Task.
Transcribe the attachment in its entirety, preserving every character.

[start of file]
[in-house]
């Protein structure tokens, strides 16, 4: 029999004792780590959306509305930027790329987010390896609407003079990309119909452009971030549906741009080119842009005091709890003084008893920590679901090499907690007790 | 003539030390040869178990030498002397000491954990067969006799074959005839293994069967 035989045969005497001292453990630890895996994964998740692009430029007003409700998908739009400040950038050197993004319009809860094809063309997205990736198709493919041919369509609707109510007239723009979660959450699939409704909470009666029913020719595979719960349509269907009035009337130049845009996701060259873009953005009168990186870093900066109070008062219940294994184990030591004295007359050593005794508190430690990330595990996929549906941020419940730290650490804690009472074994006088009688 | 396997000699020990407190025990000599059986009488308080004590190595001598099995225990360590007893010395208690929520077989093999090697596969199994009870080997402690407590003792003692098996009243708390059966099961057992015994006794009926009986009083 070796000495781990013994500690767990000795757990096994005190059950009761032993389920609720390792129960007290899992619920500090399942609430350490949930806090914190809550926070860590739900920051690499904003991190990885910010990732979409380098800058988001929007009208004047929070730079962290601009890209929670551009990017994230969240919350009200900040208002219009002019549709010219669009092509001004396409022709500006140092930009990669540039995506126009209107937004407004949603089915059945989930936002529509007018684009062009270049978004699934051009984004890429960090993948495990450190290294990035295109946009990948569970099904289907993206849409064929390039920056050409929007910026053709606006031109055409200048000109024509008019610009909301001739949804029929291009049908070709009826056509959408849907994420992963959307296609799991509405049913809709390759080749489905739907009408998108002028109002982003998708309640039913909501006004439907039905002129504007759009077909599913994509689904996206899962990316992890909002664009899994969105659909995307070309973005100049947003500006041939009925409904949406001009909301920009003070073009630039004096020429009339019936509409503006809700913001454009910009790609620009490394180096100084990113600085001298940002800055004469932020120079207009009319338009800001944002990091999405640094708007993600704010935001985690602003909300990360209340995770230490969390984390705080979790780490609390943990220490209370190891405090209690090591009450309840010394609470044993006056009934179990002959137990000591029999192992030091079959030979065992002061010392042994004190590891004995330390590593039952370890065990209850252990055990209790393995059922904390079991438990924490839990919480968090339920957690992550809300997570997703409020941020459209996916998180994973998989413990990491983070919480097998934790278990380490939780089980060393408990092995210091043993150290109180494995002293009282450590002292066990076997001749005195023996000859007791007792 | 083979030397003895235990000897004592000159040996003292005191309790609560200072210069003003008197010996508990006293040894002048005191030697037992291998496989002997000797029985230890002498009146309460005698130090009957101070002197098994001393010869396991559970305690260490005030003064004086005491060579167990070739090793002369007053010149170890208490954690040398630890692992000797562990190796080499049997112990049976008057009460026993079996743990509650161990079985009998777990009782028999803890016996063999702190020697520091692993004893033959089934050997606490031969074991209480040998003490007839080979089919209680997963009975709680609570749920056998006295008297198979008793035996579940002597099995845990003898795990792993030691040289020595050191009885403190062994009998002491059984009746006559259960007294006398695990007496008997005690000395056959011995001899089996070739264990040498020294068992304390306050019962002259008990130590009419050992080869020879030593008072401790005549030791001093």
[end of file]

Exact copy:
[in-house]
């Protein structure tokens, strides 16, 4: 029999004792780590959306509305930027790329987010390896609407003079990309119909452009971030549906741009080119842009005091709890003084008893920590679901090499907690007790 | 003539030390040869178990030498002397000491954990067969006799074959005839293994069967 035989045969005497001292453990630890895996994964998740692009430029007003409700998908739009400040950038050197993004319009809860094809063309997205990736198709493919041919369509609707109510007239723009979660959450699939409704909470009666029913020719595979719960349509269907009035009337130049845009996701060259873009953005009168990186870093900066109070008062219940294994184990030591004295007359050593005794508190430690990330595990996929549906941020419940730290650490804690009472074994006088009688 | 396997000699020990407190025990000599059986009488308080004590190595001598099995225990360590007893010395208690929520077989093999090697596969199994009870080997402690407590003792003692098996009243708390059966099961057992015994006794009926009986009083 070796000495781990013994500690767990000795757990096994005190059950009761032993389920609720390792129960007290899992619920500090399942609430350490949930806090914190809550926070860590739900920051690499904003991190990885910010990732979409380098800058988001929007009208004047929070730079962290601009890209929670551009990017994230969240919350009200900040208002219009002019549709010219669009092509001004396409022709500006140092930009990669540039995506126009209107937004407004949603089915059945989930936002529509007018684009062009270049978004699934051009984004890429960090993948495990450190290294990035295109946009990948569970099904289907993206849409064929390039920056050409929007910026053709606006031109055409200048000109024509008019610009909301001739949804029929291009049908070709009826056509959408849907994420992963959307296609799991509405049913809709390759080749489905739907009408998108002028109002982003998708309640039913909501006004439907039905002129504007759009077909599913994509689904996206899962990316992890909002664009899994969105659909995307070309973005100049947003500006041939009925409904949406001009909301920009003070073009630039004096020429009339019936509409503006809700913001454009910009790609620009490394180096100084990113600085001298940002800055004469932020120079207009009319338009800001944002990091999405640094708007993600704010935001985690602003909300990360209340995770230490969390984390705080979790780490609390943990220490209370190891405090209690090591009450309840010394609470044993006056009934179990002959137990000591029999192992030091079959030979065992002061010392042994004190590891004995330390590593039952370890065990209850252990055990209790393995059922904390079991438990924490839990919480968090339920957690992550809300997570997703409020941020459209996916998180994973998989413990990491983070919480097998934790278990380490939780089980060393408990092995210091043993150290109180494995002293009282450590002292066990076997001749005195023996000859007791007792 | 083979030397003895235990000897004592000159040996003292005191309790609560200072210069003003008197010996508990006293040894002048005191030697037992291998496989002997000797029985230890002498009146309460005698130090009957101070002197098994001393010869396991559970305690260490005030003064004086005491060579167990070739090793002369007053010149170890208490954690040398630890692992000797562990190796080499049997112990049976008057009460026993079996743990509650161990079985009998777990009782028999803890016996063999702190020697520091692993004893033959089934050997606490031969074991209480040998003490007839080979089919209680997963009975709680609570749920056998006295008297198979008793035996579940002597099995845990003898795990792993030691040289020595050191009885403190062994009998002491059984009746006559259960007294006398695990007496008997005690000395056959011995001899089996070739264990040498020294068992304390306050019962002259008990130590009419050992080869020879030593008072401790005549030791001093």